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No English king has been handed down to us with so bad a character as John, but we can hardly expect a perfectly fair account, when we remember that all our early historians belong to a body with which he was at open variance for the greater part of his reign. The treachery and ingratitude which he is accused of displaying to his father and his brother Richard seem undeniable, as well as a licentious life, and many acts of cruelty when he had become king; but he probably was not the cowardly, incapable ruler which he is usually represented by English writers; foreign annalists, on the contrary, speak of him as a fierce and warlike king. It is certain that he made campaigns in Scotland and in Ireland with success, and if he was less fortunate in France and in Wales, the cause is probably to be found quite as much in the disaffection of his followers, as in any want of courage or conduct on his own part.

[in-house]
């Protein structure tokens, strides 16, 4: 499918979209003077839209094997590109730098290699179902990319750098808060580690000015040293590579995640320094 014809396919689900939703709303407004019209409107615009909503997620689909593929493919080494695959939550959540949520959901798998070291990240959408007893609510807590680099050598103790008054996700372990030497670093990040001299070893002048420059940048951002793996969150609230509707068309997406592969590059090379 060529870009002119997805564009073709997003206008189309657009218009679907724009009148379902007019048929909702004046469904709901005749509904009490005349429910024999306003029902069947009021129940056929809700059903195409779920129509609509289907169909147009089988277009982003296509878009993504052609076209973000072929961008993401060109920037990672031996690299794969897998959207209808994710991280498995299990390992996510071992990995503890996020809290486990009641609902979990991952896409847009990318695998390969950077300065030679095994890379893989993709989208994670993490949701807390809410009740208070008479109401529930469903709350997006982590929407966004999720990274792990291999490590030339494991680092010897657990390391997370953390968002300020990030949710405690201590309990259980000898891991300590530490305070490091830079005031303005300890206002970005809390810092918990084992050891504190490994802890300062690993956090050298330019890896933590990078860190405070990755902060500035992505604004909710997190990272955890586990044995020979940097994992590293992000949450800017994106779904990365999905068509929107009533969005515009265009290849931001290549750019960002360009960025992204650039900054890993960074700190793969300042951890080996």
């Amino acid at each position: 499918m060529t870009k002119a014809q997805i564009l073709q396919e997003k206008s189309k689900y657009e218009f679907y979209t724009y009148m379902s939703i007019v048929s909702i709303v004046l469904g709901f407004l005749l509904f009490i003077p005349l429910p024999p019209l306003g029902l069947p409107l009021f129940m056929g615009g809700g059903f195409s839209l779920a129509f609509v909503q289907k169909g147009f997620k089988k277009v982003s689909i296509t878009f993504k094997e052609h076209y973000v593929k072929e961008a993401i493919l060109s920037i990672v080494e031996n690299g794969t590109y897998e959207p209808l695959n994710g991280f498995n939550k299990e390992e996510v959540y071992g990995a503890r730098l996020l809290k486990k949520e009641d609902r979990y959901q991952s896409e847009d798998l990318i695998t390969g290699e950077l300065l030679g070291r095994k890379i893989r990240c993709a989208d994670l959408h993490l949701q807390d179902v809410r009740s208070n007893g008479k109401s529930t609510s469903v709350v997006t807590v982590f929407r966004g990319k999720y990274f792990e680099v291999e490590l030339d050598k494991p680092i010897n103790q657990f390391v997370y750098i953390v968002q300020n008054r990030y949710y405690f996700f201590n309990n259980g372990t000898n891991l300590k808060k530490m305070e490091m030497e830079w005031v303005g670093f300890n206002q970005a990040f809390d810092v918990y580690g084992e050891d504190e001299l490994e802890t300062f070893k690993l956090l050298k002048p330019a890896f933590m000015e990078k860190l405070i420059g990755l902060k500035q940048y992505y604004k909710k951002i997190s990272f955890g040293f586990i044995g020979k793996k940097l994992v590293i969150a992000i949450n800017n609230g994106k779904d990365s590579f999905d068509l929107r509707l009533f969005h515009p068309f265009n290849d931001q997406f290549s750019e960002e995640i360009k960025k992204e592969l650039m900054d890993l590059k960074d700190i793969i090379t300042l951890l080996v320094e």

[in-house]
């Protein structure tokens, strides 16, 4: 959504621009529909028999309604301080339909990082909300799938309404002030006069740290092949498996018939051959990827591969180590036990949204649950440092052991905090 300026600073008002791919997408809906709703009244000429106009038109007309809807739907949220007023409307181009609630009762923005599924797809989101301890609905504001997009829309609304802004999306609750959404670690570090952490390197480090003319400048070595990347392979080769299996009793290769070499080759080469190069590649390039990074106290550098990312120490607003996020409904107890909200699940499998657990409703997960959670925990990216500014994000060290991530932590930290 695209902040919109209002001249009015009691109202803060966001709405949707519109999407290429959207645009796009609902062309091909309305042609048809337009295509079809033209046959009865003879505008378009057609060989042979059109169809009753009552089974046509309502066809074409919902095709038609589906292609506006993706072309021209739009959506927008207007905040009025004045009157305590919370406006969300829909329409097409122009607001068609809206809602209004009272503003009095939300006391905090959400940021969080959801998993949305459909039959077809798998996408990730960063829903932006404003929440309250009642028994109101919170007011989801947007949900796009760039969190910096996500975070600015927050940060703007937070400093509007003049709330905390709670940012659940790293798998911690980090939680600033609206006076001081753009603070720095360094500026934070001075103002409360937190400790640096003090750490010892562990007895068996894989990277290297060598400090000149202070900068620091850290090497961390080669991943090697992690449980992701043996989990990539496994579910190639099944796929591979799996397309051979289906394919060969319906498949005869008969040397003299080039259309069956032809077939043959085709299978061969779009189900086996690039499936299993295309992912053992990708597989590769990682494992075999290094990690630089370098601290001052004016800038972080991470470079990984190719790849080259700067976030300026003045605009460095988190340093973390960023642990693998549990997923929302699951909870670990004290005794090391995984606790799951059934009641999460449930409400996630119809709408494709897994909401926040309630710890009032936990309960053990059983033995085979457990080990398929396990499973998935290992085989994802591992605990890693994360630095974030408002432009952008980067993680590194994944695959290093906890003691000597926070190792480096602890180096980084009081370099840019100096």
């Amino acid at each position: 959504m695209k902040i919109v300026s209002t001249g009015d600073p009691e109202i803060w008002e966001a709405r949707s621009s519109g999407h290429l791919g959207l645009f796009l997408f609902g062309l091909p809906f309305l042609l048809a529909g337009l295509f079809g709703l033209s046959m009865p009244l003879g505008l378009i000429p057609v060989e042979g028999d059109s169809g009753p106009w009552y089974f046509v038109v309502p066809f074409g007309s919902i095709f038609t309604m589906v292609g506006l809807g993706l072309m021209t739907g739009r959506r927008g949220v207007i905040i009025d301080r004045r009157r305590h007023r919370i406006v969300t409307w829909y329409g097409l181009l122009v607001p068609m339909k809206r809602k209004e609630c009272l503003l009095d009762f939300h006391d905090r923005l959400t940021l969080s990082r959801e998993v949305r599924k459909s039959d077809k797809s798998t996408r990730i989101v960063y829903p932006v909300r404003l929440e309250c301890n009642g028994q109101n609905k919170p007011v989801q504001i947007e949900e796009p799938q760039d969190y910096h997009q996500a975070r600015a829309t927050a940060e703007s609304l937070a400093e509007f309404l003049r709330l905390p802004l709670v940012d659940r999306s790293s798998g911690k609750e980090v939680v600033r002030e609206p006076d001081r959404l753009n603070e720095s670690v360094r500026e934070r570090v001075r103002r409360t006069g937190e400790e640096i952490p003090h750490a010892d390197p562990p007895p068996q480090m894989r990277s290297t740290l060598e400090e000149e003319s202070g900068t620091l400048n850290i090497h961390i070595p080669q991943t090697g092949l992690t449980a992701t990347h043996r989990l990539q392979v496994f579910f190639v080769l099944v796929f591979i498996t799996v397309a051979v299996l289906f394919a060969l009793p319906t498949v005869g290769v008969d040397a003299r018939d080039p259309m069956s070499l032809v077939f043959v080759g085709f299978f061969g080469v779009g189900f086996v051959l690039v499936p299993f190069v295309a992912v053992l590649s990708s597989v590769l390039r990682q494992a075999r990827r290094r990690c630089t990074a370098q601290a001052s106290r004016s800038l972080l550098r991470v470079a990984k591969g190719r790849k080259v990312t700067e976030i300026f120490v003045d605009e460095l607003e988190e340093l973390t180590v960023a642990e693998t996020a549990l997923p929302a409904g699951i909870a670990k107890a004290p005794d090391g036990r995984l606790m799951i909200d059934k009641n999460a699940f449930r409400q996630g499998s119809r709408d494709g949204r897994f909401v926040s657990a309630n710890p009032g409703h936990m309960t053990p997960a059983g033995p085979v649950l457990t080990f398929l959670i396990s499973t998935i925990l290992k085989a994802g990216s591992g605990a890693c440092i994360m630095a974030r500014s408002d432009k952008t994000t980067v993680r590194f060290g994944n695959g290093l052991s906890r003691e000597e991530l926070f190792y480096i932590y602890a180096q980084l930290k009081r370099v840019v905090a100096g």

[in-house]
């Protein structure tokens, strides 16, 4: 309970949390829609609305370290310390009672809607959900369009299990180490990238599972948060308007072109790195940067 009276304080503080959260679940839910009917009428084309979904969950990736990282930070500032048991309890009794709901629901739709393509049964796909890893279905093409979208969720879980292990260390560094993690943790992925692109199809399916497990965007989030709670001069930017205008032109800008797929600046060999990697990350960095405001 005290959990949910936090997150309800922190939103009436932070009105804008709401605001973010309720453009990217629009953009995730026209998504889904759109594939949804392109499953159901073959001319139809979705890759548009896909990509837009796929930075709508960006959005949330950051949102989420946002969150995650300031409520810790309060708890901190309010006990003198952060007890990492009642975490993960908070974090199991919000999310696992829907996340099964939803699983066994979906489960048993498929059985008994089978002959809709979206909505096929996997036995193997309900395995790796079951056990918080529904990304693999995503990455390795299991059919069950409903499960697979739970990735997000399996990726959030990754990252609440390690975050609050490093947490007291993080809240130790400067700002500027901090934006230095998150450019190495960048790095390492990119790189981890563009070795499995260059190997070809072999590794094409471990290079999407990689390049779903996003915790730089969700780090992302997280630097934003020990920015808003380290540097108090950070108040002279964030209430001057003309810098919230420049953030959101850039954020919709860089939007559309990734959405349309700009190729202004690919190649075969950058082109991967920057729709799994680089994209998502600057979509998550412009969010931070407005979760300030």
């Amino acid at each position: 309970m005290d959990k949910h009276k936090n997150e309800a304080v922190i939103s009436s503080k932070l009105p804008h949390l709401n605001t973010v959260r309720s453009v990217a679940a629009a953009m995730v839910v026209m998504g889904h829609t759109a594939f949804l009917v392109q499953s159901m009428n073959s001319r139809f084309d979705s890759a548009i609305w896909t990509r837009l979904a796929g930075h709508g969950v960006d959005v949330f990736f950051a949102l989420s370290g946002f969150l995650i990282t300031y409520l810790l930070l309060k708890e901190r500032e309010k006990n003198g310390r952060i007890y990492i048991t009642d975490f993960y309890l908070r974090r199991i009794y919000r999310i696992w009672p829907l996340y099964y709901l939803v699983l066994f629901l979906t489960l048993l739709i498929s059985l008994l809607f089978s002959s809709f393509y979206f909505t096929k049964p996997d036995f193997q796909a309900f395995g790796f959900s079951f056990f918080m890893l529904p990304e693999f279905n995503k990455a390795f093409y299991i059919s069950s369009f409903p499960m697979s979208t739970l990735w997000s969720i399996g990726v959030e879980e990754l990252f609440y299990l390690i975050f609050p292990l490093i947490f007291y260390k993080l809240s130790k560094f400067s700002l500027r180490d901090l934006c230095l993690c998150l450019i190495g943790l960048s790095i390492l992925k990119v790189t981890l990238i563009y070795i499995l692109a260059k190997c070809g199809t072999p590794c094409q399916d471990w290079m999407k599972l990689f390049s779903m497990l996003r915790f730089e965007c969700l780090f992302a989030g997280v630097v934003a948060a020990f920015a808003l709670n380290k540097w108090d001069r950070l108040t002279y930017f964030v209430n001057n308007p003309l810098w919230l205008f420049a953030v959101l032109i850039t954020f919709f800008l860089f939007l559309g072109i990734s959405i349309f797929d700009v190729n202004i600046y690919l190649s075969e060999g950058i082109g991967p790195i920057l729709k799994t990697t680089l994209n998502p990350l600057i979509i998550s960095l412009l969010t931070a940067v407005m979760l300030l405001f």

A.D. 1199. Earl John is received as duke of Normandy at Rouen, April 25. Arthur, his nephew, is acknowledged in Anjou, Maine, and Touraine, and supported by the king of France (Philip II.)

Archbishop Hubert, Geoffrey Fitz-Pierre, and William Marshal, being despatched to England, obtain the recognition of John as king at a council at Northampton.

John lands at Shoreham, May 25; is crowned at Westminster, May 27 (Ascension-daye); he returns to Normandy before the end of June.

A.D. 1200. John comes to England in February, and makes a progress through the country; meanwhile, the king of France garrisons Arthur's possessions, and attacks Normandy.

John goes to Normandy at the end of April; Philip makes peace and acknowledges him as king, May 23.

John divorces his wife, and marries Isabel of Angouleme, who was betrothed to Hugh Lusignan, count de la Marche; is crowned with her at Westminster October 8.